Why is it that some of us lose weight and then put it back on again — while others manage to keep the kilos off? In 1994, to try and solve this mystery, US researchers began a register of more than 5000 ‘losers’ to learn what helps people keep the weight off. Called the National Weight Control Registry, it studies the lifestyle habits of people who’ve lost about 13 kilos or more and most have kept the weight off for at least five years.
So far, the Registry’s research suggests that successful losers share the following five habits.
Although many of the Registry’s losers report eating a low-fat diet, it’s important to be clear what ‘low-fat’ eating means, says Dr Clare Collins, Professor in Nutrition and Dietetics at the University of Newcastle. It doesn’t mean eating no fat — it means your diet should focus on selecting very lean meat, poultry or fish, using low-fat and reduced-dairy products, avoiding fast food and takeaways, using low-fat cooking techniques and eating at least two serves of fruit and five serves of vegetables or salad every day.
Almost 80 percent of the Registry’s successful losers reported eating breakfast every day, echoing results from the Third National Health and Nutrition Examination Survey in the US that found breakfast eaters tended to be leaner.
Although it’s tempting to cut kilojoules by skipping breakfast, dietitians say this can backfire as you may then snack on high-kilojoule foods when you feel hungry. A healthy breakfast appears to help with weight control in two ways. One is that it prevents the urge to graze later in the morning. The other is that it can stop your metabolism from slowing down to conserve kilojoules after your overnight ‘fast’.
If there’s no time to eat breakfast in the morning rush, have healthy food handy for when your hunger kicks in — whether it’s on the way to work or when you arrive. The essential ingredients of a filling, weight-friendly breakfast are:
Like healthy eating generally, this takes forward planning — mixing untoasted muesli and yoghurt in a container the night before, or having portable food ready to go — like small cartons of low-fat yoghurt or fresh fruit and small wholegrain rolls.
Successful losers are able to moderate their eating habits on weekends and holidays as well as weekdays — they are not just Monday to Friday dieters. The Registry found that people who keep to the pattern of eating consistently through the week are more likely to keep weight off compared to those who only watch what they eat on weekdays. This is backed up by other US research that suggests overindulging at weekends slows weight loss and can add up to four kilos of weight gain over a year.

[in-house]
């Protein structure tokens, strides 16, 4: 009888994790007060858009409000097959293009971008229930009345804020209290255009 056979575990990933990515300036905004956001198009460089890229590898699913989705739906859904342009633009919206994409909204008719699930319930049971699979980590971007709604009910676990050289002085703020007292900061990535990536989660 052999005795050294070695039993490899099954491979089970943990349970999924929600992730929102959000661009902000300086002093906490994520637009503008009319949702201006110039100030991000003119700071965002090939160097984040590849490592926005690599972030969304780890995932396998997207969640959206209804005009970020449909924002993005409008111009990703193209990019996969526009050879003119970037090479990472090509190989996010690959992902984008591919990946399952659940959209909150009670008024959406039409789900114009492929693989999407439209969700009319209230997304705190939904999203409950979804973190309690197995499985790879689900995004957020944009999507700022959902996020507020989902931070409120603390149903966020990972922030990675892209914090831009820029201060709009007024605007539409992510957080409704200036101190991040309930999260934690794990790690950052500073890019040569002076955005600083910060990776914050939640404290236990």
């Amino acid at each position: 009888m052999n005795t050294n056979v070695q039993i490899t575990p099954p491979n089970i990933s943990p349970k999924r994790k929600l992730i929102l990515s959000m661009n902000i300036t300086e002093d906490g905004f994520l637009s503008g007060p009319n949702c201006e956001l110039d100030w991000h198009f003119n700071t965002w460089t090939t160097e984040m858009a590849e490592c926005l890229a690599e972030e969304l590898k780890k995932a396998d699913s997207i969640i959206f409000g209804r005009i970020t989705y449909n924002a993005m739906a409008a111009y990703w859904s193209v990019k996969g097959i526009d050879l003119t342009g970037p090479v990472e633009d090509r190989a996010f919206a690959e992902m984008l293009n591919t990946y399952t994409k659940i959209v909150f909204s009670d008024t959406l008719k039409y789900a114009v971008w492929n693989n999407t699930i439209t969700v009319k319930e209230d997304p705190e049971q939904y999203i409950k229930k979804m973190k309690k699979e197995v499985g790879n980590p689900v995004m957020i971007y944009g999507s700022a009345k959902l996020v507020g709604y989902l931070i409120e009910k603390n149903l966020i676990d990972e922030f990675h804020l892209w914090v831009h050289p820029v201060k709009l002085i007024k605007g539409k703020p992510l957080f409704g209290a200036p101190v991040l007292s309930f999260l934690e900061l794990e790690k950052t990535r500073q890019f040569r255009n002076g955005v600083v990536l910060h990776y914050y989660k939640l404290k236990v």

The losers on the Registry are physically active, with 90 percent of them averaging an hour of exercise most days of the week. Walking was the most common form of physical activity followed by resistance training. Most of the Registry’s losers report having more energy and a better mood because of the physical activity they do and these are both powerful motivators to keep exercising. If you can stick to regular exercise long enough to see and feel benefits like weight loss and improved wellbeing, regular exercise can become a habit you won’t give up.
Most people enrolled on the Registry watched less than 10 hours of television a week, with more than a third watching fewer than five. Compare this to the national average in Australia where people watch around 20–24 hours a week. Successful losers also tend to have fewer TVs, adds Dr Collins, who believes this has a big influence on how much time you may end up sitting in front of the screen. With fewer TVs in the house, you have to negotiate to watch what you want when you want — which means you will watch less TV.
It’s also a good idea to monitor your sitting time. Work out how many hours of the day you’ve spent sitting — facing your laptop, behind the steering wheel, or in front of the TV — and if it adds up to a lot of hours, think of ways to spend less of the day sitting and more time moving around.
The National Weight Control Registry www.nwcr.ws
Catenacci VA Ogden LG Stuht J et al. Physical activity patterns in the National Weight Control Registry. Obesity. 2008; 16(1): 153–161.
Cho S Dietrich M Brown C et al. The Effect of Breakfast Type on Total Daily Energy Intake and Body Mass Index: Results from the Third National Health and Nutrition Examination Survey (NHANES III). Journal of the American College of Nutrition, 2003; 22(4): 296-302.
Racette SB Weiss EP Schechtman KB et al. Influence of Weekend Lifestyle Patterns on Body Weight. Obesity. 2008; 16(8): 1826–1830.Top of page
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Last published 31 October 2010